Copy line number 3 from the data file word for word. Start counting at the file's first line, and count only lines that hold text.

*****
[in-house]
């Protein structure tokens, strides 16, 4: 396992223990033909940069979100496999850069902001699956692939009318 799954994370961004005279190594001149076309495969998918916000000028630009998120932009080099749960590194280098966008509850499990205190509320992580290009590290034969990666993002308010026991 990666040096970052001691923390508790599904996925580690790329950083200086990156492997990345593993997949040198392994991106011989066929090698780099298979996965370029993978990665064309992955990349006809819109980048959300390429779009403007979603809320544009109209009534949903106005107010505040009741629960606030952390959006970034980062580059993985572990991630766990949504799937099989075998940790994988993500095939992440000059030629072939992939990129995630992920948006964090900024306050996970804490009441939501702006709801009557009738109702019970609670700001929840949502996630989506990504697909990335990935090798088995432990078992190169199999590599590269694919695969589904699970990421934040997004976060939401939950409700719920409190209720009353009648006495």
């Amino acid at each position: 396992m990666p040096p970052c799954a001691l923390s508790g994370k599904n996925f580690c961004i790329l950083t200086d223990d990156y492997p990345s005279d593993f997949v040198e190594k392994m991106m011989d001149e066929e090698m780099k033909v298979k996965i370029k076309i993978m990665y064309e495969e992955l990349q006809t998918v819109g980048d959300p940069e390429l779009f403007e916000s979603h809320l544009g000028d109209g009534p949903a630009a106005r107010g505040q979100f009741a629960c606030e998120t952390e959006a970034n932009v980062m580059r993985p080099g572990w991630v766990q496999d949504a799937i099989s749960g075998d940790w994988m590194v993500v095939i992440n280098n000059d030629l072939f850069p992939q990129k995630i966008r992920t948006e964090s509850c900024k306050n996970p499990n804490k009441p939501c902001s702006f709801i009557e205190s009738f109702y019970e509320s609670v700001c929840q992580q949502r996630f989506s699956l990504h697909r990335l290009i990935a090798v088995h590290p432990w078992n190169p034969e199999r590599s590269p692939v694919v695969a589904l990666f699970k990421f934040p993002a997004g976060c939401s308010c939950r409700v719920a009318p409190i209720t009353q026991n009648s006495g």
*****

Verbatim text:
């Amino acid at each position: 396992m990666p040096p970052c799954a001691l923390s508790g994370k599904n996925f580690c961004i790329l950083t200086d223990d990156y492997p990345s005279d593993f997949v040198e190594k392994m991106m011989d001149e066929e090698m780099k033909v298979k996965i370029k076309i993978m990665y064309e495969e992955l990349q006809t998918v819109g980048d959300p940069e390429l779009f403007e916000s979603h809320l544009g000028d109209g009534p949903a630009a106005r107010g505040q979100f009741a629960c606030e998120t952390e959006a970034n932009v980062m580059r993985p080099g572990w991630v766990q496999d949504a799937i099989s749960g075998d940790w994988m590194v993500v095939i992440n280098n000059d030629l072939f850069p992939q990129k995630i966008r992920t948006e964090s509850c900024k306050n996970p499990n804490k009441p939501c902001s702006f709801i009557e205190s009738f109702y019970e509320s609670v700001c929840q992580q949502r996630f989506s699956l990504h697909r990335l290009i990935a090798v088995h590290p432990w078992n190169p034969e199999r590599s590269p692939v694919v695969a589904l990666f699970k990421f934040p993002a997004g976060c939401s308010c939950r409700v719920a009318p409190i209720t009353q026991n009648s006495g």